5. The catheter assembly of claim 1, wherein the sensor is disposed in the proximal grip.
6. The catheter assembly of claim 1, wherein the sensor is an optical sensor and the first telescope comprises a set of alternating stripes of different colors detectable by the optical sensor to determine a position of the first telescope.
7. The catheter assembly of claim 1, wherein the sensor is a resistive, capacitive, inductive, or magnetic sensor.
8. The catheter assembly of claim 1, wherein the proximal grip comprises at least one control button, wherein actuation of a one of the at least one control button provides a signal related to a pullback procedure.
9. A catheter assembly for an ultrasound system, the catheter assembly comprising:
a distal section comprising a distal sheath;
a proximal extension comprising a proximal sheath;
a pullback slider arrangement disposed between the distal section and the proximal extension, the pullback slider arrangement comprising a housing defining a slit, a coupler disposed within the housing, and a slider handle extending through the slit and coupled to the coupler, wherein the slider handle and the coupler can be manually slid along the slit in the housing;
a sensor disposed within the housing of the pullback slider arrangement to determine a position of the coupler within the housing;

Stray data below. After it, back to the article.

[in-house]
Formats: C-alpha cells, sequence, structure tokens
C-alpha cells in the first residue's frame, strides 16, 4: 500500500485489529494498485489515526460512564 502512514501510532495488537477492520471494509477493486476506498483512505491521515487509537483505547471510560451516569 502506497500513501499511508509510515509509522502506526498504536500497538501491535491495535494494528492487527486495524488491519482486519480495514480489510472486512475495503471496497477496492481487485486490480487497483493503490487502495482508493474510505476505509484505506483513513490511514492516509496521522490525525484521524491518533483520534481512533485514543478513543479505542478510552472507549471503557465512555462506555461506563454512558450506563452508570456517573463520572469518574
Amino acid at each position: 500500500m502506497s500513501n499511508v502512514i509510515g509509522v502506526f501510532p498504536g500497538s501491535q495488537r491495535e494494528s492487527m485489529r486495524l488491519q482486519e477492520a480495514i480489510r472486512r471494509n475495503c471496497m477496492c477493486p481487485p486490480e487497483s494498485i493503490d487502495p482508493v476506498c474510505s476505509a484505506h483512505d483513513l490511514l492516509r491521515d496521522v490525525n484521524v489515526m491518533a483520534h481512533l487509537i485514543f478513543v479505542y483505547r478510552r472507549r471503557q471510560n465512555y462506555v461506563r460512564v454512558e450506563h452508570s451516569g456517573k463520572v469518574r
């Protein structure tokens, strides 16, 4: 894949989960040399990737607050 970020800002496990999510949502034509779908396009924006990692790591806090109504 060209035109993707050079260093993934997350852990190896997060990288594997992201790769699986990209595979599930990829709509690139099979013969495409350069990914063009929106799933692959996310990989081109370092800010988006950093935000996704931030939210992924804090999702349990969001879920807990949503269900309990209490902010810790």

an elongated, rotatable driveshaft having a proximal end and a distal end and extending along the distal section, proximal extension, and pullback slider arrangement, wherein the proximal end is configured and arranged for coupling to a motordrive for rotating the driveshaft, wherein the coupler of the pullback slider arrangement is coupled to the rotatable driveshaft to manually move the rotatable driveshaft backwards and forwards by moving the slider handle;
an imaging device coupled to the distal end of the driveshaft with rotation of the driveshaft causing a corresponding rotation of the imaging device, the imaging device comprising at least one transducer configured and arranged for transforming applied electrical signals to acoustic signals and also for transforming received echo signals to electrical signals; and